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Thesis: Selection of Finnhorse stallions for cryopreservation

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From Theseus.fi

Isanta_vetokoe

Isäntä, photo by Hippos photo bank/Pirje Fager-Pintilä

Lately there has been a lot of talk about the extinction and preservation of the Finn horse. The breed is not yet endangered, but the researchers and breeders worry that the genetic material is narrowing (too fast). If we don’t act now, there might be problems in the future.

So far I know one Finn horse stallion whose semen has been frozen, Taikuri.

One option could be cryopreserving the genetic material. Saija Tenhunen and Tytti Salonpää from Savonia University of Applied Sciences made their thesis on the subject in 2016.

Abstract in English:

The goal of our thesis is to make a candidate list of stallions that could be chosen for cryopreservation. In our thesis we will research inbreeding coefficients, generation intervals and effective population size of Finnhorses born between 1960 and 2014. We will also research which stallions have had the biggest genetic contributions to the current population and which stallions might be the best candidates for cryopreservation by using the Optimal Contribution Selection (OCS) method. The stallion candidates should be healthy, fertile and represent the current population of Finnhorses. The genetic material in cryopreservation should reflect the genetic structure of the whole population in the best possible way.

In the data from the Finnish Trotting and Breeding Association there were 82 178 animals in total, but after processing the data there were 80 378 animals in total. The pedigree completeness index in five generations was 89.9 %. The inbreeding coefficient for the Finnhorses born in 2014 was on average 4.75 % and the generation interval was 13.56 years. The effective population size calculated for the whole population was 135.8 individuals. Stallions that had the biggest genetic contributions for the current Finnhorse population were Murto, Eri-Aaroni, Suikku, Vokker and Vieteri. We made three different stallion candidate lists: in the first list there were potential stallions born in the last generation (14 years), in the second list there were potential stallions born in the past 20 years and in the third list there were only potential studbook stallions.

We can conclude from our results that in Finnhorse breeding choices they have avoided inbreeding. From the year 1960 the average inbreeding coefficient in the Finnhorse population has increased 4 %, which can be partly explained by increased pedigree information over the years. From the effective population size, we can conclude that at the moment there is enough genetic variation in the population to survive with vitality in the short term (five generations). This breed might have problems surviving with vitality in the long term if the genetic diversity in the breed is ignored when making breeding choices. Ex-situ cryopreservation is the recommended solution for securing the vitality of the Finnhorse population in the future.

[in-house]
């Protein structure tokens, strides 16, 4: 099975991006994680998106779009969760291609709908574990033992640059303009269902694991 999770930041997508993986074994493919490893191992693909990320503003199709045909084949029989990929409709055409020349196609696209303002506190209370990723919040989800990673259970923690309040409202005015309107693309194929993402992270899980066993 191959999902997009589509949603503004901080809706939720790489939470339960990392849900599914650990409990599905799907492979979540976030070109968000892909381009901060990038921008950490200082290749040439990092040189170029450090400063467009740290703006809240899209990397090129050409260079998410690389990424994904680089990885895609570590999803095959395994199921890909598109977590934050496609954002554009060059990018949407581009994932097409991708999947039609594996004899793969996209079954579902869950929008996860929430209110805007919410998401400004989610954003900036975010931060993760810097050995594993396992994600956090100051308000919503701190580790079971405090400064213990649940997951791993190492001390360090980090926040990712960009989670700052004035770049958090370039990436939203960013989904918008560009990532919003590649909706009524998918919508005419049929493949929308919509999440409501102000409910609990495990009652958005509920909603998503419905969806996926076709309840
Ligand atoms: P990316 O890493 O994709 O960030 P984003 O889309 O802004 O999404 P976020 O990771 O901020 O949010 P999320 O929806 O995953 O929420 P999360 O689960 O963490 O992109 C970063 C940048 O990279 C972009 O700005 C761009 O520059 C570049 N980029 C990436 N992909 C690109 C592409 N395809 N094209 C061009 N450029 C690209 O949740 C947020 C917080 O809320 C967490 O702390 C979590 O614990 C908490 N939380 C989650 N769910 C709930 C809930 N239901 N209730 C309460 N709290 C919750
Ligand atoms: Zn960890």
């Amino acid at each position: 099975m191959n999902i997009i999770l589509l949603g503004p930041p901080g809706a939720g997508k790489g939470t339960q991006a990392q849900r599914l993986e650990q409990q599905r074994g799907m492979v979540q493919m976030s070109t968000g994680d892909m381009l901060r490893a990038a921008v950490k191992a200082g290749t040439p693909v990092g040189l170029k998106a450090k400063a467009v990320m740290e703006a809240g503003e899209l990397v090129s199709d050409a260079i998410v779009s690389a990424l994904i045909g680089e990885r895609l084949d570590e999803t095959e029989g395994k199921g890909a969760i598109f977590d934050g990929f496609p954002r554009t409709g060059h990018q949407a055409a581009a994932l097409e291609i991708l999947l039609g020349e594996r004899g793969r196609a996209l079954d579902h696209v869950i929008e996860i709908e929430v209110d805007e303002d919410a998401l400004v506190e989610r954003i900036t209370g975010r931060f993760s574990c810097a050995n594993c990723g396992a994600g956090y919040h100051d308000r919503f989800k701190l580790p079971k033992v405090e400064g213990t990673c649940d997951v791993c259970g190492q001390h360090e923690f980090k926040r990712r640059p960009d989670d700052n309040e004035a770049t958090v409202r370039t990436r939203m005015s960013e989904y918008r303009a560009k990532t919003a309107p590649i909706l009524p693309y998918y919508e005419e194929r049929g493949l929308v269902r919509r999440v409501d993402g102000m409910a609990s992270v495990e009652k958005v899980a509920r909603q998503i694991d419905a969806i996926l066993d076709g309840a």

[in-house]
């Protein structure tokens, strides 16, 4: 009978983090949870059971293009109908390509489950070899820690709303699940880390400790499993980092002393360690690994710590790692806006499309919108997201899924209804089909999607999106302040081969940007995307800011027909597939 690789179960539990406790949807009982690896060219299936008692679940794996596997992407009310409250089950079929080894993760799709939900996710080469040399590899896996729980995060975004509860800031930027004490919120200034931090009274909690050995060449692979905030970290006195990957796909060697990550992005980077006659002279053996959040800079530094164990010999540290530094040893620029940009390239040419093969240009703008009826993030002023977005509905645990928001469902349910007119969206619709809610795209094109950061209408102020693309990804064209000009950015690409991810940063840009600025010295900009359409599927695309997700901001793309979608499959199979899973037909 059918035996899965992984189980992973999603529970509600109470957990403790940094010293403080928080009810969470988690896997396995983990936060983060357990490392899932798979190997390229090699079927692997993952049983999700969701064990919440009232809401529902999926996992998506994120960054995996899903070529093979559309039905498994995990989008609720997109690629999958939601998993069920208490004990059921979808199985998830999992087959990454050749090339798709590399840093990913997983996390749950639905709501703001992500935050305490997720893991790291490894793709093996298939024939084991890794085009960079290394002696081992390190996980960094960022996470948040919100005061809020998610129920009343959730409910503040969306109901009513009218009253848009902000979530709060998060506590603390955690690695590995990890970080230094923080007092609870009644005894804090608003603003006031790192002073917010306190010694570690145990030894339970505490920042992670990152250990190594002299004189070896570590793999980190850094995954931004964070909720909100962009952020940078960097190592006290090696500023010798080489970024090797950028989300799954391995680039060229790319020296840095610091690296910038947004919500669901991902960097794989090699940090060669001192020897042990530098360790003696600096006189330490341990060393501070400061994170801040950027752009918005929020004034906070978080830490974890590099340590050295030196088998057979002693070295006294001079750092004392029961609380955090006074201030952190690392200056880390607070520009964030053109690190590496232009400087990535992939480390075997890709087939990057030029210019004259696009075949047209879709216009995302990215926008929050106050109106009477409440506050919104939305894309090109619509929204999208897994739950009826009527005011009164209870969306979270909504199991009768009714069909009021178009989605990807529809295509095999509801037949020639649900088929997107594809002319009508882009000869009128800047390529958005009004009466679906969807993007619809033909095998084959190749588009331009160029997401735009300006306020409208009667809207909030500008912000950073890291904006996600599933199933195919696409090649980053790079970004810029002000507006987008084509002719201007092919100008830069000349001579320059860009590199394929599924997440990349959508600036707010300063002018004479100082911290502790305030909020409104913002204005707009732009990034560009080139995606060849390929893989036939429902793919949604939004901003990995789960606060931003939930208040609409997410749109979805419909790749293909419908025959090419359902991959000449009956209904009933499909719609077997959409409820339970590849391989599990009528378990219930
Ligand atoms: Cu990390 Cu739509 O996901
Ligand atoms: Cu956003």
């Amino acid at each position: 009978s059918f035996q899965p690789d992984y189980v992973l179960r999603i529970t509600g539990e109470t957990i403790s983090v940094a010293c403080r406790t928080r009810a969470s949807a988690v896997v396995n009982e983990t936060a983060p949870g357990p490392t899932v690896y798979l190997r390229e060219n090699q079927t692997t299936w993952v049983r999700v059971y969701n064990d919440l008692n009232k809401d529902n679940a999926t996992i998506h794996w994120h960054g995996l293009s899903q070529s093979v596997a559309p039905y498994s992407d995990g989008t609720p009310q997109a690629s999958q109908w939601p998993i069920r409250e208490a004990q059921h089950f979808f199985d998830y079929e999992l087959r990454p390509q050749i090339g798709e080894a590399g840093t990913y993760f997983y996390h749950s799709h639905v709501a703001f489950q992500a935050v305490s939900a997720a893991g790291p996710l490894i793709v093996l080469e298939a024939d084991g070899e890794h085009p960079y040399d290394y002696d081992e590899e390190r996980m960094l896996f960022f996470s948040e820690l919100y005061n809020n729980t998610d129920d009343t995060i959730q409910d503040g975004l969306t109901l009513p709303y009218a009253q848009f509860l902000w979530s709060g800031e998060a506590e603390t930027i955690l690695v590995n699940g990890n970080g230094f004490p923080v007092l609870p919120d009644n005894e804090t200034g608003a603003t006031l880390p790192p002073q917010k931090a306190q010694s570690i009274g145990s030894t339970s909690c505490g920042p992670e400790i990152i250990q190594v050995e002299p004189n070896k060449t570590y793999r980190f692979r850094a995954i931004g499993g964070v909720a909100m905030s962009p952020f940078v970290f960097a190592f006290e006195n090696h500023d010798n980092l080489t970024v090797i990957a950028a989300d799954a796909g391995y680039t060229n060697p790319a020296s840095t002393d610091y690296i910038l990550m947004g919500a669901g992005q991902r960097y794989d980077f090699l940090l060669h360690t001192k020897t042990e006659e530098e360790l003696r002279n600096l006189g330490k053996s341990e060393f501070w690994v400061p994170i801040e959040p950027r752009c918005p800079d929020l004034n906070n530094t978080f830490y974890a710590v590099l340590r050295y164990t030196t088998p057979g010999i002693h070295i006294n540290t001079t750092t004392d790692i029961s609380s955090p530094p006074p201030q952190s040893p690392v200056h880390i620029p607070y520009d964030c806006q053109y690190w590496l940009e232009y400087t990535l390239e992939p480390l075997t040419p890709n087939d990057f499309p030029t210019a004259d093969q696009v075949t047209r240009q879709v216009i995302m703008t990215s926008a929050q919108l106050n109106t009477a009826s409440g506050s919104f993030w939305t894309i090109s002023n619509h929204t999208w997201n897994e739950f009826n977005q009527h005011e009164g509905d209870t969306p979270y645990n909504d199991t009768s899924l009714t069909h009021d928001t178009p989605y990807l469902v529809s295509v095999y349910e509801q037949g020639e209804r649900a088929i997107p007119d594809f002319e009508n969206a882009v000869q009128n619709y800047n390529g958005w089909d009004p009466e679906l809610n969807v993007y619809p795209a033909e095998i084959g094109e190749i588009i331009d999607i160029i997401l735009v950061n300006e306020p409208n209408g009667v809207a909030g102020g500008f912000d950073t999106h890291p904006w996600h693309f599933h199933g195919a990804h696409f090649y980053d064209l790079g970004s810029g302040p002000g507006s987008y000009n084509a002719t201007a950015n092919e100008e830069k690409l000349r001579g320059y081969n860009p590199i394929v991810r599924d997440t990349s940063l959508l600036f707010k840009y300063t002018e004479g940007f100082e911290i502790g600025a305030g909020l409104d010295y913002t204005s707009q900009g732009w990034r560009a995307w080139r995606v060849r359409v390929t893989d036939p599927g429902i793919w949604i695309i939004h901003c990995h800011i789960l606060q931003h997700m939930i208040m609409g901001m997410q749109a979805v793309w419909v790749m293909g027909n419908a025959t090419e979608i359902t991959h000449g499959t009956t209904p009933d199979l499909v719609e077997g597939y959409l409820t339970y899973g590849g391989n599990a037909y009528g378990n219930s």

With the OCS method we got potential stallion candidates based on their pedigree information that were not in the studbook or in breeding use. However, this method does not include the major lines (trotter) in the choice. So we recommended choosing known trotter stud stallions from outside these candidate lists for cryopreservation. All Finnhorse colors were not included in the candidate lists. To secure phenotypical diversity in the breed, it would be a good option to collect semen from stallions that inherit these colors.

The stallions

Of course, the most interesting part of this thesis for the average horse breeder would be the list of stallions. Which ones they have picked, which stallion should I choose to help preserving the rarest blood lines, what can we do to help our beloved Finn horse the most?

Here you go. The links will take you to Sukuposti horse database.

List 1: Stallions under 14 years of age.

List 2: Stallions max 20 yo.

List 3: Studbook stallions

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